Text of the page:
I often challenge friends to find five square blocks in Manhattan where there is no construction going on. Be it due to the housing market, the Bloomberg Renaissance or the city's tax structure, there has never been more drillings, digging and scaffolding disrupting New York City life. The high rises going up every week, the annoying midtown traffic being backed up by some flatbed delivery or the infamous street closures due to some giant crane has narrated the real estate boom in the city for years now.
Now shortly before Labor Day this year I was dog-sitting for a friend whose rooftop had the most amazing view of the Chrysler building. As I was sitting there on the rooftop sketching at dusk, the lights of the famed NewYork landmark came on and it got me to thinking. While some of them are not as fantastic as the Chrysler, buildings shape and catalogue the city in its various stages similar to how someone regards important life events on a timeline. The beauty of the buildings and the legacy they create for the face of the city led me to ponder if those men who built these buildings were looking at this as just work or if they foresaw the impact of what they were building at the time. It's a message of those who work behind the scenes just doing their jobs but create the things that affect our lives so deeply, be they the contractor, the metalworker, the seamstress or the tailor.
For one second, connect those last four occupations by thinking of the attention to detail, the knowledge of craft and the persuasion of great construction. Although they take a backseat, they are no less important to the design process. This is the thinking conjured up when I watched to Spring 2014 Marlon Gobel show. Inspired by the quiet heroics of the city's metalworkers, Mr. Gobel showed a collection that merged his patented eye for building suits with the patented eye of those who 'built this city'.
It was a story of paying homage, American heritage and city construction as models sauntered out to a pounding remix of "We Built This City" appropriately between the wrought rafters of the iconic Park Avenue Armory. Mr. Gobel lent his polished aesthetic to streamlined denim workwear cut with familiar lines but updated by being tailored closer to the body with a clean sense of the natural fitness of a man who works with his hands and also his mind. Strewn throughout the collection were builder references like tethered belts and prints/treatments that called to mind a construction hub like a trim suit with contractors blueprint lines & markings or woodgrain printed dress shirts. I can only imagine what Mr. Gobel's mood board for this collection must've looked like. The riveted safari and leather jackets, the speakeasy style fitted vests and the varsity bomber style jackets all looked like what a turn of the century metalworker would see on his worksite and even after he punches out his timecard and catches some ale at the local watering-hole.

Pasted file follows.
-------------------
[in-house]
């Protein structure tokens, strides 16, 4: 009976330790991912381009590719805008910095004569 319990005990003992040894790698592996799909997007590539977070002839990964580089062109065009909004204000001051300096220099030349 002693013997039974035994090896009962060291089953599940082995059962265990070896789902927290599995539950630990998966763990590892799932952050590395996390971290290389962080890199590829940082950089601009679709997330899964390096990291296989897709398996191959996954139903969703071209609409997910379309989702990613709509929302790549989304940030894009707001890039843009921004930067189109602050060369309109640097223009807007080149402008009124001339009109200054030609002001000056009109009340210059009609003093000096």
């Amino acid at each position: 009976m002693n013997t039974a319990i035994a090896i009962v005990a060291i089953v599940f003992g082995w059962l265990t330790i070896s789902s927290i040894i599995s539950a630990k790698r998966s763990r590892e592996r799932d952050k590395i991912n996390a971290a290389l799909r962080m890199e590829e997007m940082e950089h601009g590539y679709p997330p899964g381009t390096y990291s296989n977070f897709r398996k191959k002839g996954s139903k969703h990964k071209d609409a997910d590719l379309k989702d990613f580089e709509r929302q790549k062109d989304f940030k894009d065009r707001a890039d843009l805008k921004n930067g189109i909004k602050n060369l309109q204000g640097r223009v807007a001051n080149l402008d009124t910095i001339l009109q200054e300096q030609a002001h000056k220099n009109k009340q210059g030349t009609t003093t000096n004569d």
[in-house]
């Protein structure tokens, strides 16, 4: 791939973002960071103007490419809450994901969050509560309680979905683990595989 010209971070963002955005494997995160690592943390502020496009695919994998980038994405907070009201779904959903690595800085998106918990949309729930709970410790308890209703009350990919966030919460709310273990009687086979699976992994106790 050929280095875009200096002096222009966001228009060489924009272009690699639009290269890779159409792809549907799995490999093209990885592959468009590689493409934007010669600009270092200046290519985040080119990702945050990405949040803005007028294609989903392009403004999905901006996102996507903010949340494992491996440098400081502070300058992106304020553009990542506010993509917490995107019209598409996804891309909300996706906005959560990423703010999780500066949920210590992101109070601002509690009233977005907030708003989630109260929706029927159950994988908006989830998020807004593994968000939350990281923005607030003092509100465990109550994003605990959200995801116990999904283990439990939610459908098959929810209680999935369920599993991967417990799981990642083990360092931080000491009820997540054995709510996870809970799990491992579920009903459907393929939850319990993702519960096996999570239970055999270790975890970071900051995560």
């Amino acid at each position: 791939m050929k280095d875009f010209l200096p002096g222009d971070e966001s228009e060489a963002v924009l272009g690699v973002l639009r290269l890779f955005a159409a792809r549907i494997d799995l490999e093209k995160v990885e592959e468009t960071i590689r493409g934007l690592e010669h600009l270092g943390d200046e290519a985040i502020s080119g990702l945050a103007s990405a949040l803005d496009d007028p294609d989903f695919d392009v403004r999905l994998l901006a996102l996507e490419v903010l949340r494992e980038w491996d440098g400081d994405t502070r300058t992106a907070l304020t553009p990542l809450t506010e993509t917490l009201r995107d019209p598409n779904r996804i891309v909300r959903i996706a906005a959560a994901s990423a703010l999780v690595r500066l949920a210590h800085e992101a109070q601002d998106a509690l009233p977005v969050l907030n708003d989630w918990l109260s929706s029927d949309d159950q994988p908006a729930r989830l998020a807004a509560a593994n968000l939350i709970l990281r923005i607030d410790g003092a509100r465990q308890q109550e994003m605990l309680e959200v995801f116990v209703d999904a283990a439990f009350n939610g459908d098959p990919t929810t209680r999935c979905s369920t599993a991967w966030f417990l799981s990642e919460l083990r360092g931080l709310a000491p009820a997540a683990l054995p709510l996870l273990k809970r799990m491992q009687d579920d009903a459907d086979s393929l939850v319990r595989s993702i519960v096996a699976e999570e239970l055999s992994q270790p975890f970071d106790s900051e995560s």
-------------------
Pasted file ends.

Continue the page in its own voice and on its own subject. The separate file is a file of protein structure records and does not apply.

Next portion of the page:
There was also an exciting fabric that Mr. Gobel used in this collection whose technical texture served as one that may have been used to ship and protect steel. However, being the lover of color that he is, this crisp, structured but soft fabric called Aeronylon was shown in vibrant 'contracting-esque' colors like florescent orange and yellow that served as a perfect balance of the themes of precision and construction especially in the expert hand of this seasoned designer.
What's always nice about a Marlon Gobel show is that he is inspired. That's a very easy thing to do when you know your craft. Having worked on both sides of the curtain, he knows how to personally handle the design process from pencil to fabric to first-fitting to sewing machine to final fitting. This also means that when you experiment the outcome will still have the polished aesthetics that show you know your craft as opposed to just looking costume-like. After all, like the iconic Chrysler or the defining Empire State, a great design is only as good and lasting as those who construct it.